October 3, 2023
The high price of lavender oil has made economically motivated adulteration common in the market, asserts the Botanical Adulterants Prevention Program. The group just published a lab guidance document to help companies navigate what can be a sketchy market for those looking to source the ingredient.
English lavender (Lavandula angustifolia), also known as common lavender, is the feedstock for lavender essential oil, which is a cosmetics and fragrance ingredient as well as being popular for use in diffusers as aromatherapy.
The oil is made from steam distillation of flowering tops of the plant. As this method produces very small quantities of the oil compared to the mass of feedstock required, the price is inherently high.
Lavender oil, according to BAPP, sells for between $75 to $100 per liter wholesale. That price point has made economically motivated adulteration almost inevitable.
BAPP is a cooperative venture between the American Botanical Council (ABC), the American Herbal Pharmacopoeia (AHP) and the National Center for Natural Products Research (NCNPR) at the University of Mississippi.
In 2020 BAPP published a bulletin on lavender essential oil that said that as much as 90% of the products on the market at that time could be considered to be adulterated in some way.
This includes substitution of oil with other related but lower cost species. Other methods of adulteration include cheaper oils of other species, or using fractionated distillation, which could extract other constituents of the plant that are rich in linalool, used as a marker compound.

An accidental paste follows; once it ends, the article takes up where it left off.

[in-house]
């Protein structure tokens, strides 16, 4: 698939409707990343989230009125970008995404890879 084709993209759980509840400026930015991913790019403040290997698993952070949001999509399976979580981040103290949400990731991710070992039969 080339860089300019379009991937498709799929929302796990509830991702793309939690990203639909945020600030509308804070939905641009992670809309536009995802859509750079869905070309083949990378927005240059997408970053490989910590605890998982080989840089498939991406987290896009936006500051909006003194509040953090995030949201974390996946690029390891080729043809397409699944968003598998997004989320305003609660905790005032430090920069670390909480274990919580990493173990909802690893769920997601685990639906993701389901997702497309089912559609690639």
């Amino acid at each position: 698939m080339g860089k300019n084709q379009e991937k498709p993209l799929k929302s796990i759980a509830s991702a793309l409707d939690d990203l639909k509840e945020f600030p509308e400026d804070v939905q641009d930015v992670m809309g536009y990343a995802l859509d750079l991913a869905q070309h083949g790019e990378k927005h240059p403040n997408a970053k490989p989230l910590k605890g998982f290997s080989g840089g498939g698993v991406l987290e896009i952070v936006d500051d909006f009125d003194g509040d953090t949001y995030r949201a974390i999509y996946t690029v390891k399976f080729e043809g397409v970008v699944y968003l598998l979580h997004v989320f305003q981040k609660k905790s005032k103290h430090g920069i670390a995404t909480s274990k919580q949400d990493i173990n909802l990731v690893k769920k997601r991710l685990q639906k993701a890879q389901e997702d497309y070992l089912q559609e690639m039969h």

Additions of synthetic linalool or linalyl acetate as well as other oils used to dilute the final product have also been reported, BAPP maintains.
Many adulterants mean many methods of identification
BAPP director Stefan Gafner, Ph.D., who is also ABC’s chief science officer, said the adulteration of lavender essential oil is multifaceted. Some ways are crude, while others can be quite sophisticated, making a guidance on how to detect them useful.
“Some of the methods of lavender oil adulteration are easy to detect. For example, vegetable oils or compounds known as glycols leave a liquid residue when a drop of oil is placed on filter paper, while essential oils evaporate,” Gafner said.
“On the other hand, some types of adulteration are difficult to determine because fraudsters have found ways to produce materials that resemble English lavender oil very closely. The new BAPP LGD provides an overview of the available laboratory analytical methods and their strengths and limitations, so quality control personnel in various industries can readily find the right approach for their needs,” he added.
The new LGD was written by Oleksandr Shulha, Ph.D., an expert in natural products chemistry and analysis based in Cherkasy, Ukraine. It provides an evaluation of macroscopic and microscopic features for English lavender flowers, and 48 other analytical methods, including 17 gas chromatography and seven infrared spectroscopy methods, with respect to their suitability to properly determine the identity of lavender essential oil. The LGD was peer reviewed by 16 experts in quality control of medicinal plants from academia and the herb industry in the United States and internationally.
The lavender essential oil LGD is the 16th LGD and the 83rd peer-reviewed publication published by BAPP since its first publication in 2011. As with all BAPP publications, the English lavender essential oil LGD is freely available the BAPP website (registration required).
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